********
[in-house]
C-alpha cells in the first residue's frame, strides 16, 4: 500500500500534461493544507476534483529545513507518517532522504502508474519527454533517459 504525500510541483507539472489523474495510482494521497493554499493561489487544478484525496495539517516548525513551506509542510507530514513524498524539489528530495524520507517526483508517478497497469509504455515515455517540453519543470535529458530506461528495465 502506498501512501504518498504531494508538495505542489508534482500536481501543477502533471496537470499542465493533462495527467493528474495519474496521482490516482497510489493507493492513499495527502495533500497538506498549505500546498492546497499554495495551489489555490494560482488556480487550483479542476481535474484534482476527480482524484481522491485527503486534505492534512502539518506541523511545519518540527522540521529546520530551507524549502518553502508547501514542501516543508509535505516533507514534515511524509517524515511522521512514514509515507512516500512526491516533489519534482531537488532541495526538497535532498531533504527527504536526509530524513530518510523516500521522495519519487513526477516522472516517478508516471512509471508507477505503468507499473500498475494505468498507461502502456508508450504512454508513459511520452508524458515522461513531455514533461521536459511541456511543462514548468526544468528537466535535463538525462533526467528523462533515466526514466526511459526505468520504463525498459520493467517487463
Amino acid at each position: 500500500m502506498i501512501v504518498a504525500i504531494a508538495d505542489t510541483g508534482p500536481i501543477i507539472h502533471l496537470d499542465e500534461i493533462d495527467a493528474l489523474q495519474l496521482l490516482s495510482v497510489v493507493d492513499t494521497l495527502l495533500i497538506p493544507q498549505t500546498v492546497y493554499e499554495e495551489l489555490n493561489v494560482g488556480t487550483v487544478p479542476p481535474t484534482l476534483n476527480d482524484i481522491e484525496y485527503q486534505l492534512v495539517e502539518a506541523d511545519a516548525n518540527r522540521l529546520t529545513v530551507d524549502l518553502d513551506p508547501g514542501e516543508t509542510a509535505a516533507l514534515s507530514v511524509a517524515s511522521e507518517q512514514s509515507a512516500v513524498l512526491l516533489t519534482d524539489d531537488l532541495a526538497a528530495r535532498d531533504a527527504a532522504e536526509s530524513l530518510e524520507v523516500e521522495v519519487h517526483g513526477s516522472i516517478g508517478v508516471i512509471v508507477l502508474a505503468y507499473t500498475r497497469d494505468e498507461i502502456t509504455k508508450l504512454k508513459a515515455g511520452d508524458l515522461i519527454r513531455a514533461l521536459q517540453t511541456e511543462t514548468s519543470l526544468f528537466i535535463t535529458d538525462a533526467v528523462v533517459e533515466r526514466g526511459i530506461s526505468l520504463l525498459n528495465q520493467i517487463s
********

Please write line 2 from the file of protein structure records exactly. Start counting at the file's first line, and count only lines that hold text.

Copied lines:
C-alpha cells in the first residue's frame, strides 16, 4: 500500500500534461493544507476534483529545513507518517532522504502508474519527454533517459 504525500510541483507539472489523474495510482494521497493554499493561489487544478484525496495539517516548525513551506509542510507530514513524498524539489528530495524520507517526483508517478497497469509504455515515455517540453519543470535529458530506461528495465 502506498501512501504518498504531494508538495505542489508534482500536481501543477502533471496537470499542465493533462495527467493528474495519474496521482490516482497510489493507493492513499495527502495533500497538506498549505500546498492546497499554495495551489489555490494560482488556480487550483479542476481535474484534482476527480482524484481522491485527503486534505492534512502539518506541523511545519518540527522540521529546520530551507524549502518553502508547501514542501516543508509535505516533507514534515511524509517524515511522521512514514509515507512516500512526491516533489519534482531537488532541495526538497535532498531533504527527504536526509530524513530518510523516500521522495519519487513526477516522472516517478508516471512509471508507477505503468507499473500498475494505468498507461502502456508508450504512454508513459511520452508524458515522461513531455514533461521536459511541456511543462514548468526544468528537466535535463538525462533526467528523462533515466526514466526511459526505468520504463525498459520493467517487463